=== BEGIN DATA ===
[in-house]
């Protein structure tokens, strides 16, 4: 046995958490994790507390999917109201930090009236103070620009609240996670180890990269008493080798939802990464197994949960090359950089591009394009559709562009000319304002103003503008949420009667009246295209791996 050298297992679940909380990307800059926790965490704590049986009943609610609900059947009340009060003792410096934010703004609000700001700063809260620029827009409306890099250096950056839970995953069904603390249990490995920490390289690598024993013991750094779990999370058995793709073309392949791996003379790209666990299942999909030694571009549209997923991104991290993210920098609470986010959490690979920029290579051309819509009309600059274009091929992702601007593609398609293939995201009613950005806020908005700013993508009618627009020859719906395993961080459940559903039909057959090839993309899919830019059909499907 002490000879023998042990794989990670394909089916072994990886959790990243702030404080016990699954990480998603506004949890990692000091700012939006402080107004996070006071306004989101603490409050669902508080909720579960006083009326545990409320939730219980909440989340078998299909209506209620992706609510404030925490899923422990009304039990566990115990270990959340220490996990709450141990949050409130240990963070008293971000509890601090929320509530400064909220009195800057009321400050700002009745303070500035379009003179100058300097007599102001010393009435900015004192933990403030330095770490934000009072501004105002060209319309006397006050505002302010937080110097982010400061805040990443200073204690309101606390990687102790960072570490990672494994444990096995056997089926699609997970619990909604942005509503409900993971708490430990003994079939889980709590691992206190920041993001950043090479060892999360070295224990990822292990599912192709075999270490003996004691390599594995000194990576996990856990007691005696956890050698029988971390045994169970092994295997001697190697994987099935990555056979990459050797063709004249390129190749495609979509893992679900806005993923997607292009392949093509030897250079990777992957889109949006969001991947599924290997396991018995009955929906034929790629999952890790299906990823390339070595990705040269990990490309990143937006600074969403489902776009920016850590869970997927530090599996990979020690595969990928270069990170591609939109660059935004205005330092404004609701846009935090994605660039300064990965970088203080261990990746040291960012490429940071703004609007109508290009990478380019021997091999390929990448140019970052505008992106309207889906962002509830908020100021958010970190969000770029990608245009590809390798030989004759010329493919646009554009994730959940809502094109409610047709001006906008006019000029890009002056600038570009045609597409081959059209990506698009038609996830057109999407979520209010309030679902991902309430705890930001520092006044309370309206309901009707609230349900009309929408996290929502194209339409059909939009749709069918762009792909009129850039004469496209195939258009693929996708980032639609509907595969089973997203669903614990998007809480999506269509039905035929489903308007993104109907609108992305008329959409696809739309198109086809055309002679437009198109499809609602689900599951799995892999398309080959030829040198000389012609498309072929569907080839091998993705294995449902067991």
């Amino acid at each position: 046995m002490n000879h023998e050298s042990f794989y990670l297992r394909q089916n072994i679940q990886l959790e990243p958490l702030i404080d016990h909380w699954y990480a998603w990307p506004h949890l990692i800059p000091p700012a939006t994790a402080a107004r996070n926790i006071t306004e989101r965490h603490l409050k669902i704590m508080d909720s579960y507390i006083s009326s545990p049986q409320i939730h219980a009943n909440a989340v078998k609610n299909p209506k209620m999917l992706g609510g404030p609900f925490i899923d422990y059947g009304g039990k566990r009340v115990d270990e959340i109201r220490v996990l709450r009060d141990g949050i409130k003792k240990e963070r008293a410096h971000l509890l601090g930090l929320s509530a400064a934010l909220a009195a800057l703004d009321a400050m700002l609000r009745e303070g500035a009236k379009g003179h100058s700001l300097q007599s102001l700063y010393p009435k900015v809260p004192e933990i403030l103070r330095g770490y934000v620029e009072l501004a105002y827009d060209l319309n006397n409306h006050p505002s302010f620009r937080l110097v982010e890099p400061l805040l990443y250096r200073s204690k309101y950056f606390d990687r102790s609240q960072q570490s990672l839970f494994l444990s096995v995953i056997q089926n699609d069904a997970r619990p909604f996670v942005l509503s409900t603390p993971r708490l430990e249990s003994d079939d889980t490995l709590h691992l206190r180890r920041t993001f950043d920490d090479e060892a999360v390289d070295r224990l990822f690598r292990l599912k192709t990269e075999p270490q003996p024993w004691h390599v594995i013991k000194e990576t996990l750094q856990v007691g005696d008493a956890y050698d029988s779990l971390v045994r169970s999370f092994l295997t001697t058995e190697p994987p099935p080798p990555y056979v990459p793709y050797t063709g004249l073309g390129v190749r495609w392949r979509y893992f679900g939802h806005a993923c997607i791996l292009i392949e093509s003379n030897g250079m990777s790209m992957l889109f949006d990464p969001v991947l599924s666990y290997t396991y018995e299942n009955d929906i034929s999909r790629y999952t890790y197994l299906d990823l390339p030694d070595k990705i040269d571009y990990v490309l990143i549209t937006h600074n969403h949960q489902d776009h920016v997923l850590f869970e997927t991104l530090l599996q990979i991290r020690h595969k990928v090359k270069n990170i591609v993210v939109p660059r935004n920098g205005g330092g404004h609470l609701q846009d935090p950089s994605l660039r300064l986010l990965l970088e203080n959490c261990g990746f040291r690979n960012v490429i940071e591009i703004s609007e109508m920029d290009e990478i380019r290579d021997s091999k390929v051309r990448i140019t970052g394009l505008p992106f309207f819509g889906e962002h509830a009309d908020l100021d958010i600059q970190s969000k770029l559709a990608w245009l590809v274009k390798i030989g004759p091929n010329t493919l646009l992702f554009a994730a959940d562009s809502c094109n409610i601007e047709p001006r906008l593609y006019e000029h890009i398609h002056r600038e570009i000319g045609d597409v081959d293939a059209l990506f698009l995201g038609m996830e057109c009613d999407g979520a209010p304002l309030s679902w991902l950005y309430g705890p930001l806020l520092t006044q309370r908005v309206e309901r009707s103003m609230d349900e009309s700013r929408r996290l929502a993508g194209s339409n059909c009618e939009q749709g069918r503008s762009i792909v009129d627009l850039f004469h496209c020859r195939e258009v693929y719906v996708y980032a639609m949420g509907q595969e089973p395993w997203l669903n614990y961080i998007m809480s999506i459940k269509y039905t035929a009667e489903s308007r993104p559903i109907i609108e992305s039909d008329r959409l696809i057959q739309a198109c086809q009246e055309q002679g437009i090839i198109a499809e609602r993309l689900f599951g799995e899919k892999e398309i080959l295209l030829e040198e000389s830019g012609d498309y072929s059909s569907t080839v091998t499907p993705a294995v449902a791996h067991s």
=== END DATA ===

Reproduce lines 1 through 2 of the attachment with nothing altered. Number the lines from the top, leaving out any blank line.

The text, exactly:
[in-house]
């Protein structure tokens, strides 16, 4: 046995958490994790507390999917109201930090009236103070620009609240996670180890990269008493080798939802990464197994949960090359950089591009394009559709562009000319304002103003503008949420009667009246295209791996 050298297992679940909380990307800059926790965490704590049986009943609610609900059947009340009060003792410096934010703004609000700001700063809260620029827009409306890099250096950056839970995953069904603390249990490995920490390289690598024993013991750094779990999370058995793709073309392949791996003379790209666990299942999909030694571009549209997923991104991290993210920098609470986010959490690979920029290579051309819509009309600059274009091929992702601007593609398609293939995201009613950005806020908005700013993508009618627009020859719906395993961080459940559903039909057959090839993309899919830019059909499907 002490000879023998042990794989990670394909089916072994990886959790990243702030404080016990699954990480998603506004949890990692000091700012939006402080107004996070006071306004989101603490409050669902508080909720579960006083009326545990409320939730219980909440989340078998299909209506209620992706609510404030925490899923422990009304039990566990115990270990959340220490996990709450141990949050409130240990963070008293971000509890601090929320509530400064909220009195800057009321400050700002009745303070500035379009003179100058300097007599102001010393009435900015004192933990403030330095770490934000009072501004105002060209319309006397006050505002302010937080110097982010400061805040990443200073204690309101606390990687102790960072570490990672494994444990096995056997089926699609997970619990909604942005509503409900993971708490430990003994079939889980709590691992206190920041993001950043090479060892999360070295224990990822292990599912192709075999270490003996004691390599594995000194990576996990856990007691005696956890050698029988971390045994169970092994295997001697190697994987099935990555056979990459050797063709004249390129190749495609979509893992679900806005993923997607292009392949093509030897250079990777992957889109949006969001991947599924290997396991018995009955929906034929790629999952890790299906990823390339070595990705040269990990490309990143937006600074969403489902776009920016850590869970997927530090599996990979020690595969990928270069990170591609939109660059935004205005330092404004609701846009935090994605660039300064990965970088203080261990990746040291960012490429940071703004609007109508290009990478380019021997091999390929990448140019970052505008992106309207889906962002509830908020100021958010970190969000770029990608245009590809390798030989004759010329493919646009554009994730959940809502094109409610047709001006906008006019000029890009002056600038570009045609597409081959059209990506698009038609996830057109999407979520209010309030679902991902309430705890930001520092006044309370309206309901009707609230349900009309929408996290929502194209339409059909939009749709069918762009792909009129850039004469496209195939258009693929996708980032639609509907595969089973997203669903614990998007809480999506269509039905035929489903308007993104109907609108992305008329959409696809739309198109086809055309002679437009198109499809609602689900599951799995892999398309080959030829040198000389012609498309072929569907080839091998993705294995449902067991």